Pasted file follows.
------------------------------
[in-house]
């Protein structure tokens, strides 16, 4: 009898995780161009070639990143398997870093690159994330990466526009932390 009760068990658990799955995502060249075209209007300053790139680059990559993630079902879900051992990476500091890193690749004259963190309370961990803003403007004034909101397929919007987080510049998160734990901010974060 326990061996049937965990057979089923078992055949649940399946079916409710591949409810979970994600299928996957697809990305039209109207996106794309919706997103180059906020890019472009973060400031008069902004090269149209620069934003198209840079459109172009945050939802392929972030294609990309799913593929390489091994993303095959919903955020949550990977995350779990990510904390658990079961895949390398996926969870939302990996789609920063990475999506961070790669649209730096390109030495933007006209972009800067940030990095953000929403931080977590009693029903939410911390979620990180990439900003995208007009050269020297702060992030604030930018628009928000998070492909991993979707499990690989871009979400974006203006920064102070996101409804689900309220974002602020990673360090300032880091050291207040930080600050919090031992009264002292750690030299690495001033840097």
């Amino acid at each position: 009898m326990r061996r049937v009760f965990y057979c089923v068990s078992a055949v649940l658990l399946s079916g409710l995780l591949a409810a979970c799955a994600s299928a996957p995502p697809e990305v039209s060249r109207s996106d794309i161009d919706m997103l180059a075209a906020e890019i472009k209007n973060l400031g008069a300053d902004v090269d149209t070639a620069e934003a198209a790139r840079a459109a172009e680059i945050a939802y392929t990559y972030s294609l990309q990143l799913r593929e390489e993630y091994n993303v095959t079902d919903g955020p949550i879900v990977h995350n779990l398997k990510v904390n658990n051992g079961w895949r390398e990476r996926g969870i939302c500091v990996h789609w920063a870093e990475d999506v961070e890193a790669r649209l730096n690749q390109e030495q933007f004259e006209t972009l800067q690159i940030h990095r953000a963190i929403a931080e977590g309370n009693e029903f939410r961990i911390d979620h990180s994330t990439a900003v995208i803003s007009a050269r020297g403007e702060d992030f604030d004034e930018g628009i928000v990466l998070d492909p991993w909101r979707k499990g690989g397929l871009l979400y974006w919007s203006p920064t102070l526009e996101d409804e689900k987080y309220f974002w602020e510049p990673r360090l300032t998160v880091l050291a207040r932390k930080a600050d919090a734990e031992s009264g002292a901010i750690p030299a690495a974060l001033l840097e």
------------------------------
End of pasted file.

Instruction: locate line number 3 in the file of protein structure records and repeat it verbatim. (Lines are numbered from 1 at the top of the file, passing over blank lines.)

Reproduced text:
């Amino acid at each position: 009898m326990r061996r049937v009760f965990y057979c089923v068990s078992a055949v649940l658990l399946s079916g409710l995780l591949a409810a979970c799955a994600s299928a996957p995502p697809e990305v039209s060249r109207s996106d794309i161009d919706m997103l180059a075209a906020e890019i472009k209007n973060l400031g008069a300053d902004v090269d149209t070639a620069e934003a198209a790139r840079a459109a172009e680059i945050a939802y392929t990559y972030s294609l990309q990143l799913r593929e390489e993630y091994n993303v095959t079902d919903g955020p949550i879900v990977h995350n779990l398997k990510v904390n658990n051992g079961w895949r390398e990476r996926g969870i939302c500091v990996h789609w920063a870093e990475d999506v961070e890193a790669r649209l730096n690749q390109e030495q933007f004259e006209t972009l800067q690159i940030h990095r953000a963190i929403a931080e977590g309370n009693e029903f939410r961990i911390d979620h990180s994330t990439a900003v995208i803003s007009a050269r020297g403007e702060d992030f604030d004034e930018g628009i928000v990466l998070d492909p991993w909101r979707k499990g690989g397929l871009l979400y974006w919007s203006p920064t102070l526009e996101d409804e689900k987080y309220f974002w602020e510049p990673r360090l300032t998160v880091l050291a207040r932390k930080a600050d919090a734990e031992s009264g002292a901010i750690p030299a690495a974060l001033l840097e």